This article was originally published in The Chronicle of Higher Education
- Associate professors rate their satisfaction with numerous aspects of their jobs lower than do both full and assistant professors. Those aspects include appreciation and recognition, collaboration, departmental collegiality, institutional support for research and scholarly work, departmental leadership, and promotion.
- Associate professors who have been in the position for more than five years tend to be, by and large, less satisfied than associate professors who have recently earned tenure.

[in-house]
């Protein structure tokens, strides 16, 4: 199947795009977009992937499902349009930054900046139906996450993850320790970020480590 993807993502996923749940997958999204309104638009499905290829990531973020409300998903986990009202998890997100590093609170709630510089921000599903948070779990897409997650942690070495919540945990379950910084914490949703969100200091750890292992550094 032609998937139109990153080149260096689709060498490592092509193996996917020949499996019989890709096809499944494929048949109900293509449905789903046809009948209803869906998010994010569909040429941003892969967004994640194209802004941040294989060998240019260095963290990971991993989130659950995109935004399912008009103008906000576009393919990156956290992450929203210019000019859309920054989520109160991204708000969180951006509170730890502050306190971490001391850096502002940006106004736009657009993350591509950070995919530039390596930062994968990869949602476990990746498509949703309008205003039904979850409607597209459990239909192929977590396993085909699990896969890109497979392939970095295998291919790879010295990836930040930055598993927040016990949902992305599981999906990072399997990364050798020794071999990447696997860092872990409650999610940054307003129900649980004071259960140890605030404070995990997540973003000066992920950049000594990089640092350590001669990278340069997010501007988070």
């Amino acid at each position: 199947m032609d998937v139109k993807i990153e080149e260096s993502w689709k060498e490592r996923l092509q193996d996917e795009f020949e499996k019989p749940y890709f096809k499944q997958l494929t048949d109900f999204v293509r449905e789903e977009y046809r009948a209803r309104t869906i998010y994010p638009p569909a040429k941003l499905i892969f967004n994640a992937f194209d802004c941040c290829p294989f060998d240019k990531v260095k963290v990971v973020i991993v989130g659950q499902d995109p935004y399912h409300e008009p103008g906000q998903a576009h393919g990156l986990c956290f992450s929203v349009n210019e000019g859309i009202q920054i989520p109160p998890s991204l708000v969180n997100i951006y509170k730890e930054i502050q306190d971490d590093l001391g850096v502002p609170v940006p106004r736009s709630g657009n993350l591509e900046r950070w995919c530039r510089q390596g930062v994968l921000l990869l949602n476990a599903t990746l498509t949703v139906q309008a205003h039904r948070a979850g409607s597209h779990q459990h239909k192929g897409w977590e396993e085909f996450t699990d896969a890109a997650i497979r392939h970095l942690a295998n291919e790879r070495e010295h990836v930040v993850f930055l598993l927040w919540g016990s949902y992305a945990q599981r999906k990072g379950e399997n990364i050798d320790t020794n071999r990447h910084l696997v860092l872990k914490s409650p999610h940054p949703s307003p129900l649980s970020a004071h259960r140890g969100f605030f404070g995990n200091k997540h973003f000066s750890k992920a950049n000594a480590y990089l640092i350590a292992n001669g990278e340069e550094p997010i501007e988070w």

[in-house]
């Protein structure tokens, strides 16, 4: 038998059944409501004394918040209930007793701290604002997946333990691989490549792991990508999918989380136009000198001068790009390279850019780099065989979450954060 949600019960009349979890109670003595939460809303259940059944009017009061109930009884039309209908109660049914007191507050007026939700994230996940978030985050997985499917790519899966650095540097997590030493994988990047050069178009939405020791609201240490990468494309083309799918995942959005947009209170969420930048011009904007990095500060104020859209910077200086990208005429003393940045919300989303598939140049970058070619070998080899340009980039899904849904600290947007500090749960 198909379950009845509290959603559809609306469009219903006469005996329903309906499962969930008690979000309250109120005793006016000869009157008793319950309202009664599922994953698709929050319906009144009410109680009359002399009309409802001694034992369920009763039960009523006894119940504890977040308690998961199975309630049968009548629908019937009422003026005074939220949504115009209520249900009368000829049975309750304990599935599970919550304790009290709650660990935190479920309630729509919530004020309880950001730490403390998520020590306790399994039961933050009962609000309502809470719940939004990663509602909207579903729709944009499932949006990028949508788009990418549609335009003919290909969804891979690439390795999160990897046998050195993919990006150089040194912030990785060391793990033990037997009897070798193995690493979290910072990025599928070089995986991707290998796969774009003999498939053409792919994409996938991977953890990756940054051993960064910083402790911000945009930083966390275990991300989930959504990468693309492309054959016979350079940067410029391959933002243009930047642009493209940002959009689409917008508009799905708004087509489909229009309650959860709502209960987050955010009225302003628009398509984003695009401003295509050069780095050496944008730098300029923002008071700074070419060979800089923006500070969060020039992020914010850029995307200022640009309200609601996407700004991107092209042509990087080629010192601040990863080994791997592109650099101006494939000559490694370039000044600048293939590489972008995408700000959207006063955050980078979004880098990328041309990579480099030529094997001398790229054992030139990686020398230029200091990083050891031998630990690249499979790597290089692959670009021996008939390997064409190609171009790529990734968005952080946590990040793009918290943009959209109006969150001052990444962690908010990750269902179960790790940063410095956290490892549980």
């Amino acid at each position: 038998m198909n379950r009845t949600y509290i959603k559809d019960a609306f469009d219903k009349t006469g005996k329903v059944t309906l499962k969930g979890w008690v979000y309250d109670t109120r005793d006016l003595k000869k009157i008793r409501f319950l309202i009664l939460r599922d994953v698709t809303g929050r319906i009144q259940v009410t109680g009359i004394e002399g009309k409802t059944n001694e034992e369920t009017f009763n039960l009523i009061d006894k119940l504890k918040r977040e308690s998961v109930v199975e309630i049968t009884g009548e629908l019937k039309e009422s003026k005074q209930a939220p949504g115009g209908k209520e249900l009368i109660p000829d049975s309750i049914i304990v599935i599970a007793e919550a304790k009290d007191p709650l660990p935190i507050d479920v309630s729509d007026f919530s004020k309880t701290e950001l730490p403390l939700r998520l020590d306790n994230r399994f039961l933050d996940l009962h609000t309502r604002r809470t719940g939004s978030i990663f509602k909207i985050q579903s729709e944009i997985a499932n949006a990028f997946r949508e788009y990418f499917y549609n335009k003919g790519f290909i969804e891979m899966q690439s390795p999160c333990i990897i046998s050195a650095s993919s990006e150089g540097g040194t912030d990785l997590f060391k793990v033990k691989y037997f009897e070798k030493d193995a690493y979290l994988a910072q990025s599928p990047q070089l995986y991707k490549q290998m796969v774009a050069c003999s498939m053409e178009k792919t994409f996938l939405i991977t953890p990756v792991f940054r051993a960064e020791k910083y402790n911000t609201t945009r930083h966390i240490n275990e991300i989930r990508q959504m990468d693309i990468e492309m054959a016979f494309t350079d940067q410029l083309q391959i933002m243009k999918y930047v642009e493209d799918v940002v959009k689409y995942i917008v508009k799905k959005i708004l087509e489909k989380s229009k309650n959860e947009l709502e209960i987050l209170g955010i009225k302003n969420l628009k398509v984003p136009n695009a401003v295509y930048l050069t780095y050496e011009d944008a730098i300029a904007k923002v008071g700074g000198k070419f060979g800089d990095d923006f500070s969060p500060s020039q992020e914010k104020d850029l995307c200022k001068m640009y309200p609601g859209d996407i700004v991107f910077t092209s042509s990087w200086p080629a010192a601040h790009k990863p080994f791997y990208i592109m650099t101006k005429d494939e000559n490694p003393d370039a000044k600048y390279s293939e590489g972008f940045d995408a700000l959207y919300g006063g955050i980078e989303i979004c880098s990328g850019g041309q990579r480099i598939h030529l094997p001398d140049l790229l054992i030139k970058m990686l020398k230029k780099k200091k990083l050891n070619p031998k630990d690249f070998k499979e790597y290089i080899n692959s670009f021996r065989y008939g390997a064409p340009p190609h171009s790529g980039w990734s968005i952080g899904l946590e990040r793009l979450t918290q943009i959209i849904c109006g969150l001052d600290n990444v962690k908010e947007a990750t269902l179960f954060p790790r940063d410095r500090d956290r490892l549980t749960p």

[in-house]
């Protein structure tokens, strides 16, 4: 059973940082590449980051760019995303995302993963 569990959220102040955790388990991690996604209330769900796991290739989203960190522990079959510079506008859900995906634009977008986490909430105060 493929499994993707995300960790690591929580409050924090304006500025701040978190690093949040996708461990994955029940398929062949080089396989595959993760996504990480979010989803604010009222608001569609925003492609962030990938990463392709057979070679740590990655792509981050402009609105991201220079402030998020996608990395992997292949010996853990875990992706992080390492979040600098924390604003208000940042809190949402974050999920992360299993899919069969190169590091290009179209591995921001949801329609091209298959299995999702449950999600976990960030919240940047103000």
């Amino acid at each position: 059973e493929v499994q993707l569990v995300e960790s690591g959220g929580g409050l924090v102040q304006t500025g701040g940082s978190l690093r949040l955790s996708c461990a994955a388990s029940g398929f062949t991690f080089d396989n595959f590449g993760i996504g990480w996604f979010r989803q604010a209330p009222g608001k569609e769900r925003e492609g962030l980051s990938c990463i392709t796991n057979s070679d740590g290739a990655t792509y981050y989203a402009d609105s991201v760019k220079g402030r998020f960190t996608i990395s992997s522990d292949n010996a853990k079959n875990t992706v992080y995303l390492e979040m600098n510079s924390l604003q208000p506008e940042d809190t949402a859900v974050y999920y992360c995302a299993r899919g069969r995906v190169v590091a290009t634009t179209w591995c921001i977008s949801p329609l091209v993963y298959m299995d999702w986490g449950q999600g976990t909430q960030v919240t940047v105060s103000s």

- These experienced associate professors are often dissatisfied with the promotion process. Of more than 2,180 who were asked, 64 percent said they had never received formal feedback on their progress to full professor.
- About 20 percent of these associate professors said that their chief academic office didn’t seem to care about their quality of life.
- Many long-term associate professors appear to languish in their academic careers, with 40 percent saying that they either didn’t know if they would submit a dossier for consideration to advance to full professor or that they would never do it.
Source: Harvard University’s Collaborative on Academic Careers in Higher Education 2012 survey of 13,510 professors at 69 colleges.